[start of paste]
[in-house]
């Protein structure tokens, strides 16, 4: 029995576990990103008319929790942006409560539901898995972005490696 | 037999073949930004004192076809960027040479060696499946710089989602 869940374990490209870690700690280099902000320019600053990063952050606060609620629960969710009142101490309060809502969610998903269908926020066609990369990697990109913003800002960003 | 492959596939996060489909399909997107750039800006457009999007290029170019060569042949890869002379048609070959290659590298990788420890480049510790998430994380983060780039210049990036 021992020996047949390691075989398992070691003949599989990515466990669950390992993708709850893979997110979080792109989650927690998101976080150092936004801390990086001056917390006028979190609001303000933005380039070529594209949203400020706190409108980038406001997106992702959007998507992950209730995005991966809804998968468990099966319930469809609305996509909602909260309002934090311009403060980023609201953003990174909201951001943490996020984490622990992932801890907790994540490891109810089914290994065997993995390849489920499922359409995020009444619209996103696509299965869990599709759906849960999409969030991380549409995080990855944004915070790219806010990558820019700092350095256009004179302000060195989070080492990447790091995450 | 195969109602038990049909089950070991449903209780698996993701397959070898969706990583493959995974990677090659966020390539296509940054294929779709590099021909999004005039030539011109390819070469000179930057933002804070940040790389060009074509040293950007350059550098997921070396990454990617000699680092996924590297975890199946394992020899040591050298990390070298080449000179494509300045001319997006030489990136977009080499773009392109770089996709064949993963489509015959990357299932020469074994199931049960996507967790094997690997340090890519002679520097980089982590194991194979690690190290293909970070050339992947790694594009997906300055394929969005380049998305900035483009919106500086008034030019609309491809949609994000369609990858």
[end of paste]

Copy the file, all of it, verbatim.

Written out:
[in-house]
């Protein structure tokens, strides 16, 4: 029995576990990103008319929790942006409560539901898995972005490696 | 037999073949930004004192076809960027040479060696499946710089989602 869940374990490209870690700690280099902000320019600053990063952050606060609620629960969710009142101490309060809502969610998903269908926020066609990369990697990109913003800002960003 | 492959596939996060489909399909997107750039800006457009999007290029170019060569042949890869002379048609070959290659590298990788420890480049510790998430994380983060780039210049990036 021992020996047949390691075989398992070691003949599989990515466990669950390992993708709850893979997110979080792109989650927690998101976080150092936004801390990086001056917390006028979190609001303000933005380039070529594209949203400020706190409108980038406001997106992702959007998507992950209730995005991966809804998968468990099966319930469809609305996509909602909260309002934090311009403060980023609201953003990174909201951001943490996020984490622990992932801890907790994540490891109810089914290994065997993995390849489920499922359409995020009444619209996103696509299965869990599709759906849960999409969030991380549409995080990855944004915070790219806010990558820019700092350095256009004179302000060195989070080492990447790091995450 | 195969109602038990049909089950070991449903209780698996993701397959070898969706990583493959995974990677090659966020390539296509940054294929779709590099021909999004005039030539011109390819070469000179930057933002804070940040790389060009074509040293950007350059550098997921070396990454990617000699680092996924590297975890199946394992020899040591050298990390070298080449000179494509300045001319997006030489990136977009080499773009392109770089996709064949993963489509015959990357299932020469074994199931049960996507967790094997690997340090890519002679520097980089982590194991194979690690190290293909970070050339992947790694594009997906300055394929969005380049998305900035483009919106500086008034030019609309491809949609994000369609990858």